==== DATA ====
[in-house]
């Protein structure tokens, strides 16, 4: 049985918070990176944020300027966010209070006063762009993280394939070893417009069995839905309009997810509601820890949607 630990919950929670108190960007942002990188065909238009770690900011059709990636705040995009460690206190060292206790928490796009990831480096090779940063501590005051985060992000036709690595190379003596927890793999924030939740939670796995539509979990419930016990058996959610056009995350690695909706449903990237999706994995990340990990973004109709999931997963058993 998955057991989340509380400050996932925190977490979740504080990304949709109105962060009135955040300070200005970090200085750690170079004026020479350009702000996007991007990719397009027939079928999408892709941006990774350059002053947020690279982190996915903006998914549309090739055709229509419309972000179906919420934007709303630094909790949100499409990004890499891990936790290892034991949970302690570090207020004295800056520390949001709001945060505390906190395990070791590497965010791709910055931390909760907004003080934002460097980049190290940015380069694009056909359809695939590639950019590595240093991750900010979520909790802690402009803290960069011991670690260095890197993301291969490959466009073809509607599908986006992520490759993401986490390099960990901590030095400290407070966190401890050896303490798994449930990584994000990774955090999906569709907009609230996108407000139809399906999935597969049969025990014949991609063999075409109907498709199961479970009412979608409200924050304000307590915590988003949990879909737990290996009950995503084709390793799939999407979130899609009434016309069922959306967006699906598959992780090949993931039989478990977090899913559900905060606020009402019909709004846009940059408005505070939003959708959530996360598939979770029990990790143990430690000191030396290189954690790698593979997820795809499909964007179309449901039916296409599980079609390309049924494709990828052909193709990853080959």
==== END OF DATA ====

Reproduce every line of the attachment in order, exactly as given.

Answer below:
[in-house]
């Protein structure tokens, strides 16, 4: 049985918070990176944020300027966010209070006063762009993280394939070893417009069995839905309009997810509601820890949607 630990919950929670108190960007942002990188065909238009770690900011059709990636705040995009460690206190060292206790928490796009990831480096090779940063501590005051985060992000036709690595190379003596927890793999924030939740939670796995539509979990419930016990058996959610056009995350690695909706449903990237999706994995990340990990973004109709999931997963058993 998955057991989340509380400050996932925190977490979740504080990304949709109105962060009135955040300070200005970090200085750690170079004026020479350009702000996007991007990719397009027939079928999408892709941006990774350059002053947020690279982190996915903006998914549309090739055709229509419309972000179906919420934007709303630094909790949100499409990004890499891990936790290892034991949970302690570090207020004295800056520390949001709001945060505390906190395990070791590497965010791709910055931390909760907004003080934002460097980049190290940015380069694009056909359809695939590639950019590595240093991750900010979520909790802690402009803290960069011991670690260095890197993301291969490959466009073809509607599908986006992520490759993401986490390099960990901590030095400290407070966190401890050896303490798994449930990584994000990774955090999906569709907009609230996108407000139809399906999935597969049969025990014949991609063999075409109907498709199961479970009412979608409200924050304000307590915590988003949990879909737990290996009950995503084709390793799939999407979130899609009434016309069922959306967006699906598959992780090949993931039989478990977090899913559900905060606020009402019909709004846009940059408005505070939003959708959530996360598939979770029990990790143990430690000191030396290189954690790698593979997820795809499909964007179309449901039916296409599980079609390309049924494709990828052909193709990853080959």